Like president, like administration. Much like Donald Trump’s regular meltdowns on Twitter, his staff seems to take a similar path when it comes to dealing with the press.
Today during a press conference, White House Press Secretary Sarah Huckabee Sanders openly sparred with CNN’s Jim Acosta over the definition of Donald Trump’s favorite phrase, “fake news.” Acosta asked Sanders point blank to give an example of when a journalist refused to correct an error they reported, and her reply was nothing short of rash, yet unsurprising.
“Journalists make honest mistakes,” Acosta told Sanders, “and that doesn’t make them fake news.”
Sanders interrupted him, stating ““when journalists make honest mistakes, they should own up to them.”
Acosta insisted, “they do,” while Sanders continued to disagree.
“Sometimes,” Sanders said. “And a lot of times you don’t.”
— NBC News (@NBCNews) December 11, 2017
Acosta attempted to continue his questioning, but Sanders interrupted him yet again, stating: “I’m not finished! There is a very big difference between making an honest mistake and purposefully misleading the American people, something that happens regularly.”
Another journalist attempted to chime in but Sanders cut them off, and attempting to refuse to comment further:
“I’m not done. You cannot say that it’s an honest mistake when you are purposefully putting out information that you know to be false. Or when you are taking information that hasn’t been validated, that hasn’t been offered any credibility, that has been continually denied by a number of people.”
However, Acosta did not let her try to avoid the matter. He tried to press her further on the matter and asked her to “cite a specific story that you say is intentionally false, that was intentionally put out there to mislead the American people.”
Sanders pointed to an incident with ABC reporter Brian Ross where he incorrectly stated former National Security Adviser Michael Flynn was prepared to testify against Trump. However, Sanders was mistaken in her information, as ABC did remedy Ross’ mistake. The New York Times reported that ABC had not only suspended Ross, but did, after several hours, correct the report. Though Sanders acknowledged ABC suspended Ross, she did not mention the network’s correction of the error:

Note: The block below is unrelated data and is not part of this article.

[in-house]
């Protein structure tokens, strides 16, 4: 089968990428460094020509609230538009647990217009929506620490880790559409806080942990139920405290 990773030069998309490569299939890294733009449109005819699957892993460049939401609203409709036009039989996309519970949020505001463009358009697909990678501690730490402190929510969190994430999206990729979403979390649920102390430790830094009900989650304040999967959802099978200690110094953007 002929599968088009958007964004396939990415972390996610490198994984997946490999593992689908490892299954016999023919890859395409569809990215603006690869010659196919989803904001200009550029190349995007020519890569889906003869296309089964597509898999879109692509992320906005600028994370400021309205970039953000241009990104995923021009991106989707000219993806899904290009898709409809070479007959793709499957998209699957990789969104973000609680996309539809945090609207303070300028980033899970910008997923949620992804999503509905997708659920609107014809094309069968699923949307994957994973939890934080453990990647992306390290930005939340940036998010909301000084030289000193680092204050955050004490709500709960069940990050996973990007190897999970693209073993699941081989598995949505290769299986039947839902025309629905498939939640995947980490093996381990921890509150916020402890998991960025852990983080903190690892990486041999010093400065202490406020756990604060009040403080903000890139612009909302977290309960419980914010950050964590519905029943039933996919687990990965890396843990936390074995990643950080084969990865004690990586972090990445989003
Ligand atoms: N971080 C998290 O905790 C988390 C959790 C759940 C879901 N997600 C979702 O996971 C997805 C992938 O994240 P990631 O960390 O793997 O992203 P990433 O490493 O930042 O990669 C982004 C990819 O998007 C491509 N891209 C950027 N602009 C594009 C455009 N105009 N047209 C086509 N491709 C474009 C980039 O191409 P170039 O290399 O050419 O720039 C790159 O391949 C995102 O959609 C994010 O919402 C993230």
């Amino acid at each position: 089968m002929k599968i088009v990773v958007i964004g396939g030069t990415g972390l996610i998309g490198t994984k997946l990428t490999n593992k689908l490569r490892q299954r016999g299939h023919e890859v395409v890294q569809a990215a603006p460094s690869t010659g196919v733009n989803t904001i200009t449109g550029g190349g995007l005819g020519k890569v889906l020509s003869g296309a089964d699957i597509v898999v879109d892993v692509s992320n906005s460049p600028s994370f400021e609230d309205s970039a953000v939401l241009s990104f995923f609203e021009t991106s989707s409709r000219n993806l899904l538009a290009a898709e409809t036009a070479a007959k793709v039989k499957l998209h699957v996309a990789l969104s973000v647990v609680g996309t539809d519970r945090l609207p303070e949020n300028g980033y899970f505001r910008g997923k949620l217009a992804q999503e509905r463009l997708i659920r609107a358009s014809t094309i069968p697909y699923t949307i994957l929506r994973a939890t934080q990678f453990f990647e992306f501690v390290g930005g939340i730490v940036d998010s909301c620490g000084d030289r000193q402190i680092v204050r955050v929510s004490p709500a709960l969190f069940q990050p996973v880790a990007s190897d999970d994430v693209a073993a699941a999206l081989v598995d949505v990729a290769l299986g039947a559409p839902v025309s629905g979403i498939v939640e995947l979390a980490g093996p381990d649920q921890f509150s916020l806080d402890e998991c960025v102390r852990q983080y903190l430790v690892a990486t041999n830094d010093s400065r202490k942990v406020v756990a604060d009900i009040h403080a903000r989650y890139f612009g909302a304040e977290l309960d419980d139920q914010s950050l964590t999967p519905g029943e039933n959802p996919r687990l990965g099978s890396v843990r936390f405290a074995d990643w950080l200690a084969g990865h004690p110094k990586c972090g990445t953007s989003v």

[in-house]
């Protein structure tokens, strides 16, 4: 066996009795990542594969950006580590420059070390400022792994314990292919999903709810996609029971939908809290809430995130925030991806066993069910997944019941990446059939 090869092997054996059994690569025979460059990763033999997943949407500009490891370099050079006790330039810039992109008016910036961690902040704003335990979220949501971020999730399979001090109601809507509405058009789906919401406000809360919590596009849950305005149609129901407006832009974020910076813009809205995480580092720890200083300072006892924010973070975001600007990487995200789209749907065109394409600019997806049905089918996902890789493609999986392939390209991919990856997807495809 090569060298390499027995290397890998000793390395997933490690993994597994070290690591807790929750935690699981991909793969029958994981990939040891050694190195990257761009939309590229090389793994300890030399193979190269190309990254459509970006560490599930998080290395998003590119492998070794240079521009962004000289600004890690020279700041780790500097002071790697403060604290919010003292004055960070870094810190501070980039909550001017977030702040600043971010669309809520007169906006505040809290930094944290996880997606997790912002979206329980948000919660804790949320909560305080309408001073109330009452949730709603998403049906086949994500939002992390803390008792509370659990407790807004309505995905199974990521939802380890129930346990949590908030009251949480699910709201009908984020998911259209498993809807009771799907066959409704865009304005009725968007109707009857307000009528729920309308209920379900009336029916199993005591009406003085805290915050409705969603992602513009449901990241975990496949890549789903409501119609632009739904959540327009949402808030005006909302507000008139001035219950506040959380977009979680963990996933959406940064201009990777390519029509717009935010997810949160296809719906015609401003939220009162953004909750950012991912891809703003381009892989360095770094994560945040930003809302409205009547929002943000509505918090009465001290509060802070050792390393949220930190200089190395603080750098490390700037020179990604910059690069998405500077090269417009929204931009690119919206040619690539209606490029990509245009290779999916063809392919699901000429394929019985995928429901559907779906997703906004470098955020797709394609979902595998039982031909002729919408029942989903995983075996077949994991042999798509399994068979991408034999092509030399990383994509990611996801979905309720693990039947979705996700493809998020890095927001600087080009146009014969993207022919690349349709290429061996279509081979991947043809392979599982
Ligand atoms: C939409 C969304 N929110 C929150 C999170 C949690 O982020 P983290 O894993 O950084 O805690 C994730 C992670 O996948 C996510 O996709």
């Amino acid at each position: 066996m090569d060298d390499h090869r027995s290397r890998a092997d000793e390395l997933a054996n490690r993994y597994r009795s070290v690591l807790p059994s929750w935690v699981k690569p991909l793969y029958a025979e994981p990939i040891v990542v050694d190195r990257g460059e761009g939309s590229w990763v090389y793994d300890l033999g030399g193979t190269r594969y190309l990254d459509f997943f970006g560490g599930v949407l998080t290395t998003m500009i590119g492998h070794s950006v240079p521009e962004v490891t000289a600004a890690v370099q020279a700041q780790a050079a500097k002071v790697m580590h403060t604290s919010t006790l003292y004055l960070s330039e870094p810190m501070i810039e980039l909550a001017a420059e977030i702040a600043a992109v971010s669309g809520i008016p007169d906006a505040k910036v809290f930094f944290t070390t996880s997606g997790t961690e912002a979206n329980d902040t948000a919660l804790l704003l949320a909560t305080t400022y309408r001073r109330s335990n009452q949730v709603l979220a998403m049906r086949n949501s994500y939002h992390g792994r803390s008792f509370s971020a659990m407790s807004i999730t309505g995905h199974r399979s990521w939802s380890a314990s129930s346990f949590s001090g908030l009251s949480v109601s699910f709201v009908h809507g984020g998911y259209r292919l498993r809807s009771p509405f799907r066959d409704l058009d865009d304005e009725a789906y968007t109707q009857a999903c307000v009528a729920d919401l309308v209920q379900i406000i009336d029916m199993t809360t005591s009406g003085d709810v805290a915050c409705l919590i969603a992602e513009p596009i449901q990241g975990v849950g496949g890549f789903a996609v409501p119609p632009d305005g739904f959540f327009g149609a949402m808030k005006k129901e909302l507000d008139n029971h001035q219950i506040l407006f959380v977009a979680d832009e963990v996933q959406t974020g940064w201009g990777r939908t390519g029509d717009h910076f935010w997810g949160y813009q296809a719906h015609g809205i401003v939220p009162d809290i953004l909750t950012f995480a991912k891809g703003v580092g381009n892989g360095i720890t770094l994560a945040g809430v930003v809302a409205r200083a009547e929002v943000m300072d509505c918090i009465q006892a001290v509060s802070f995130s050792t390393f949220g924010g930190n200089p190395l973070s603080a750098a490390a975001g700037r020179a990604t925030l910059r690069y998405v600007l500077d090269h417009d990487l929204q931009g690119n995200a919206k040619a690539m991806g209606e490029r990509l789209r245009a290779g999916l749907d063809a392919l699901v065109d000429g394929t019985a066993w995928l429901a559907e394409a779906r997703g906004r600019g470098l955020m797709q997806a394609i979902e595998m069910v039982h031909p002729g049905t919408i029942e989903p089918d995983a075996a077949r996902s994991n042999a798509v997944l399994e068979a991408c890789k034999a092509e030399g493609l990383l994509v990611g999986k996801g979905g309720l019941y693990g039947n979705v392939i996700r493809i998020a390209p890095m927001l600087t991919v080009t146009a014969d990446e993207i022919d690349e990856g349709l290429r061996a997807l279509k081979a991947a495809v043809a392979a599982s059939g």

‘I think that was pretty misleading to the American people, and I think that it’s very telling that that individual had to be suspended because of that reporting. I think that shows that the network took it seriously and recognized that it was a problem.’
Sarah Huckabee Sanders addresses allegations of sexual conduct against President Trump:
"The American people knew this and voted for the president, and we feel like we're ready to move forward" pic.twitter.com/Oj7NHOcV9o
— NBC Politics (@NBCPolitics) December 11, 2017
In spite of her inability to tactfully address the press on the matter of “fake news,” Sanders more artfully dodged questions surrounding allegations of sexual assault against Donald Trump. When pressed on the matter by journalists, Sanders retorted: “the American people knew this and voted for the president, and we feel like we’re ready to move forward.”
After White House press secretary Sarah Huckabee Sanders dodged questions about Trump sexual misconduct allegations, a reporter asked if she had ever been sexually harassed pic.twitter.com/g0A5czjufB
— VICE News (@vicenews) December 11, 2017
During the same interview, a journalist questioned Sanders about whether or not she had been sexually harassed and whether she has a sympathy for those women who have been sexually assaulted. Sanders stated that she has “an empathy for anyone who has been sexually harassed, and that would certainly be the policy of the White House.” On the matter of her own experience, Sanders avoided the question and said she was not there to speak to her own experience.
Featured Image by Win McNamee via Getty Images.